Our results support the use of combining forecasts from individual models into an ensemble in order to improve predictive performance across epidemiological targets and populations during infectious disease epidemics. Our findings further suggest that median ensemble methods yield better predictive performance more than ones based on means. Our findings also highlight that forecast consumers should place more weight on incident death forecasts than incident case forecasts at forecast horizons greater than 2 weeks.
AA, BH, BL, LWa, MMa, PP, SV funded by National Institutes of Health (NIH) Grant 1R01GM109718, NSF BIG DATA Grant IIS-1633028, NSF Grant No.: OAC-1916805, NSF Expeditions in Computing Grant CCF-1918656, CCF-1917819, NSF RAPID CNS-2028004, NSF RAPID OAC-2027541, US Centers for Disease Control and Prevention 75D30119C05935, a grant from Google, University of Virginia Strategic Investment Fund award number SIF160, Defense Threat Reduction Agency (DTRA) under Contract No. HDTRA1-19-D-0007, and respectively Virginia Dept of Health Grant VDH-21-501-0141, VDH-21-501-0143, VDH-21-501-0147, VDH-21-501-0145, VDH-21-501-0146, VDH-21-501-0142, VDH-21-501-0148. AF, AMa, GL funded by SMIGE - Modelli statistici inferenziali per governare l'epidemia, FISR 2020-Covid-19 I Fase, FISR2020IP-00156, Codice Progetto: PRJ-0695. AM, BK, FD, FR, JK, JN, JZ, KN, MG, MR, MS, RB funded by Ministry of Science and Higher Education of Poland with grant 28/WFSN/2021 to the University of Warsaw. BRe, CPe, JLAz funded by Ministerio de Sanidad/ISCIII. BT, PG funded by PERISCOPE European H2020 project, contract number 101016233. CP, DL, EA, MC, SA funded by European Commission - Directorate-General for Communications Networks, Content and Technology through the contract LC-01485746, and Ministerio de Ciencia, Innovacion y Universidades and FEDER, with the project PGC2018-095456-B-I00. DE., MGu funded by Spanish Ministry of Health / REACT-UE (FEDER). DO, GF, IMi, LC funded by Laboratory Directed Research and Development program of Los Alamos National Laboratory (LANL) under project number 20200700ER. DS, ELR, GG, NGR, NW, YW funded by National Institutes of General Medical Sciences (R35GM119582; the content is solely the responsibility of the authors and does not necessarily represent the official views of NIGMS or the National Institutes of Health). FB, FP funded by InPresa, Lombardy Region, Italy. HG, KS funded by European Centre for Disease Prevention and Control. IV funded by Agencia de Qualitat i Avaluacio Sanitaries de Catalunya (AQuAS) through contract 2021-021OE. JDe, SMo, VP funded by Netzwerk Universitatsmedizin (NUM) project egePan (01KX2021). JPB, SH, TH funded by Federal Ministry of Education and Research (BMBF; grant 05M18SIA). KH, MSc, YKh funded by Project SaxoCOV, funded by the German Free State of Saxony. Presentation of data, model results and simulations also funded by the NFDI4Health Task Force COVID-19 (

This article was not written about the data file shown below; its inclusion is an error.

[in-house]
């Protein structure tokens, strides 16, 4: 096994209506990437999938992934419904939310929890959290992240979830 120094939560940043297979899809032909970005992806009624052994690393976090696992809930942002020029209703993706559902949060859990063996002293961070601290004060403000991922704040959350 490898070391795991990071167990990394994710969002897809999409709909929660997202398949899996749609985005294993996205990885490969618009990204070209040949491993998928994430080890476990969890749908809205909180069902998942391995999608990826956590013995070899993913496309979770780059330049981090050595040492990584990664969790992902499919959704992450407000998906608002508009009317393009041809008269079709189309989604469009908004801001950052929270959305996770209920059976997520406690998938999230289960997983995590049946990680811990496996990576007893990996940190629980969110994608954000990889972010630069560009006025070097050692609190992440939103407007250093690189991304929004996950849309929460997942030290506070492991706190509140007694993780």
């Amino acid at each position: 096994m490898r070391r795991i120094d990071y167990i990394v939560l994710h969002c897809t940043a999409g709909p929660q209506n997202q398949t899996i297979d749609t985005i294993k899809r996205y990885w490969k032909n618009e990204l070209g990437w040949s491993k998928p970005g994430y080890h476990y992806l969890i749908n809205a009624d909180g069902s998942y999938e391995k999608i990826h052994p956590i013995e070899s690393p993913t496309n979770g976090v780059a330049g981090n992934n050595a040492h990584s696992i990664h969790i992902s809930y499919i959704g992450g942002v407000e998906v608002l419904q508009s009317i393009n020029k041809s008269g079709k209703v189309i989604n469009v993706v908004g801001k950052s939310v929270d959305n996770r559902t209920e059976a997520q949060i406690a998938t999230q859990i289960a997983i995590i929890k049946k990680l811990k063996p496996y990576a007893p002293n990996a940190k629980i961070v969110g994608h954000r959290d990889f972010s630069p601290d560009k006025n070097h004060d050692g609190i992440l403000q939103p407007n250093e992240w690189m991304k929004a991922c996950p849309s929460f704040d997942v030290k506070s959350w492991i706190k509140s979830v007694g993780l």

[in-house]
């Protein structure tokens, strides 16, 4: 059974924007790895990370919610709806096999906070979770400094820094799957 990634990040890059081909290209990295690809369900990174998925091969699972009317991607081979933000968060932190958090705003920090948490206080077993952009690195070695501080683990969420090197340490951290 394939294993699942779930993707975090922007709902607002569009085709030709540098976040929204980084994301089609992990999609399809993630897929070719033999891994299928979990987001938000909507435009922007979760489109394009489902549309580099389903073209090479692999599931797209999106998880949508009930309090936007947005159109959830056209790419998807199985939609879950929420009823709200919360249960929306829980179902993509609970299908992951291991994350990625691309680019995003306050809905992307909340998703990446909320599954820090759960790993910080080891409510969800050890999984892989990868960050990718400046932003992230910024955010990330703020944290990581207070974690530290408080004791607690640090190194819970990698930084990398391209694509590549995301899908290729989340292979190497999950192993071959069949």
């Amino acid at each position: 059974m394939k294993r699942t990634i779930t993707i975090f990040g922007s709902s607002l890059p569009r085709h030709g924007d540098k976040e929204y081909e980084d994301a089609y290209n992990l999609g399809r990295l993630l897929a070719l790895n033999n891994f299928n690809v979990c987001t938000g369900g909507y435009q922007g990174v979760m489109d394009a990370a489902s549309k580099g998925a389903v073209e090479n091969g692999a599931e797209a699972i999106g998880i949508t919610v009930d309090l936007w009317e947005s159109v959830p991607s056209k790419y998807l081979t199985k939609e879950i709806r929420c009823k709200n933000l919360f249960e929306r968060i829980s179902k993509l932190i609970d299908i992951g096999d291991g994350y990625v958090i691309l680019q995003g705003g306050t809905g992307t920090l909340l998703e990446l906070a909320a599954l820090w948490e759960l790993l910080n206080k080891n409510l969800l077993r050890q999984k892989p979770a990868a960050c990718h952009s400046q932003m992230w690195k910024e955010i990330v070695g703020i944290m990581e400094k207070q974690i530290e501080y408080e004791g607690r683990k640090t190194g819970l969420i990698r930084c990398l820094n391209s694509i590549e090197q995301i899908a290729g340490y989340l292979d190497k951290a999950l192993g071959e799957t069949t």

https://www.nfdi4health.de/task-force-covid-19-2) within the framework of a DFG-project (LO-342/17-1). LP, VE funded by Mathematical and Statistical modelling project (MUNI/A/1615/2020), Online platform for real-time monitoring, analysis and management of epidemic situations (MUNI/11/02202001/2020); VE also supported by RECETOX research infrastructure (Ministry of Education, Youth and Sports of the Czech Republic: LM2018121), the CETOCOEN EXCELLENCE (CZ.02.1.01/0.0/0.0/17-043/0009632), RECETOX RI project (CZ.02.1.01/0.0/0.0/16-013/0001761). NIB funded by Health Protection Research Unit (grant code NIHR200908). SAb, SF funded by Wellcome Trust (210758/Z/18/Z).